What is a small business?

Small and medium enterprises (SMEs) make up 99% of businesses in the UK, but not all small businesses are classed SMEs - and the classification of your business can have an impact on how you run it. 

If, for instance, you fall into the ‘microbusiness’ category, then you’ll find switching energy supplier is slightly easier than it is for other types of business.

There are a number of factors that determine whether or not your business is classed as a SME. Take a look at our simple guide to see where your firm fits in.

What is a SME?

When asked 'what is a small business?’ different people will give different answers - not everyone subscribes to a simple definition and different organisations use their own criteria to determine what constitutes a SME.

While small businesses are at the heart of the UK – helping to provide jobs and support to the economy both on a local and national scale - it can be difficult determining exactly which firms fit into the category. 

The problem in providing specifics when trying to define small and medium enterprises, is that no one can agree on a single description. Where the European Union (EU) offers its own SME definition, UK bodies such as Ofgem have a different interpretation of how medium, micro and small business sizes should be defined.

For example, the EU's business size standards use turnover, balance sheet total and employee size to determine their definition of a SME. However, this may not be appropriate in certain industries, with utilities organisations preferring to consider energy usage when deciding on suitable business size definitions.

Another issue with trying to determine how a small business is defined is that official bodies will frequently review their SME definition to reflect social and economic changes. Micro businesses, for example, are becoming more common place.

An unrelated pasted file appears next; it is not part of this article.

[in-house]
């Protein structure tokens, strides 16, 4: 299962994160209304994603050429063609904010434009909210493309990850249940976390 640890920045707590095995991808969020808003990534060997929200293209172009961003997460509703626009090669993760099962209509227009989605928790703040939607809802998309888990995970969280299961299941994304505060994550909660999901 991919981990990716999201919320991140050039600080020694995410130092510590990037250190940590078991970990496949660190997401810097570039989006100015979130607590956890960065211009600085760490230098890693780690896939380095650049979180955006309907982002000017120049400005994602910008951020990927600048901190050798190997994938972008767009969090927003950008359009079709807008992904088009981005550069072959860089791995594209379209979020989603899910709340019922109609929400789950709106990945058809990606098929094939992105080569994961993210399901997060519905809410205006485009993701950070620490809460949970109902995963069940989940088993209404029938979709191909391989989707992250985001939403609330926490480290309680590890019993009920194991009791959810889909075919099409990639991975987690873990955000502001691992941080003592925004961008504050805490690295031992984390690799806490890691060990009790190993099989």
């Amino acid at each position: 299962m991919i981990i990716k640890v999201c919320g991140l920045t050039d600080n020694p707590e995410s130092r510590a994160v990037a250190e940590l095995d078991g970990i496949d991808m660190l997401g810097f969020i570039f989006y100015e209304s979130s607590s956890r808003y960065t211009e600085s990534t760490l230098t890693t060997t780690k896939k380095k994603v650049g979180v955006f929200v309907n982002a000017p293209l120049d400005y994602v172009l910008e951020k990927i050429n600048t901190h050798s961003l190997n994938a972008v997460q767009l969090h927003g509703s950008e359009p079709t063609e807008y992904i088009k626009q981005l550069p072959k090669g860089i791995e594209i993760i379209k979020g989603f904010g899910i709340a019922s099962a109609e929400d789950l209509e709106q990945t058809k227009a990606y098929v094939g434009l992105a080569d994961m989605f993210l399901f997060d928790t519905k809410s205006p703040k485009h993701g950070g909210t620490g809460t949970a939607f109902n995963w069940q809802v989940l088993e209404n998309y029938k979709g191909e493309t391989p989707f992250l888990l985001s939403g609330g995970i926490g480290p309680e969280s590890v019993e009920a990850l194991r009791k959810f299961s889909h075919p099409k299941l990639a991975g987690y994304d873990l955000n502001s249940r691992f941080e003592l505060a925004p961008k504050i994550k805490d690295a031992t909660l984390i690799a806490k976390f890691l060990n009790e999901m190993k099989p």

So, in order to answer the question ‘what is a micro business?’, the government has issued its micro business definition to help distinguish between the needs of microbusinesses and small businesses.

Do sales figures and turnover matter?

Sales figures can be used to determine a number of things about a business, including its size. The EU chooses to use a company’s annual turnover to help define their business size standards. (figures are converted from euros and are subject to exchange rates.)

Business sizeAnnual sales
Micro businessLess than £1,400,000  
Small business  Between £1,400,000 and £7,000,000  
Medium business Between £7,000,000 and £36,000,000 
Between £7,000,000 and £36,000,000 More than £36,000,000 

Does the number of employees matter?

The number of staff that a business employs is one of the most widely accepted ways of indicating SME size. These figures can often change from country to country, but below are the official benchmark figures as set out by the EU.

Business sizeNumber of employees 
Micro businessLess than 10
Small business  Between 11 and 50
Medium business Between 51 and 250 
Large business   Between 251 and 1,000  
EnterpriseMore than 1,000 

Does the annual turnover matter?

The ultimate metric that many businesses’ success is measured by is profit - and the same is true when trying to determine size. The EU has offered the following figures to help people understand their SME definition. (figures are converted from euros and are subject to exchange rates.)

Business sizeAnnual turnover   
Micro businessLess than £1,400,000  
Small business  Between £1,400,000 and £7,000,000    
Medium business Between £7,000,000 and £31,000,000 
Large business   More than £31,000,000    

Does energy usage matter?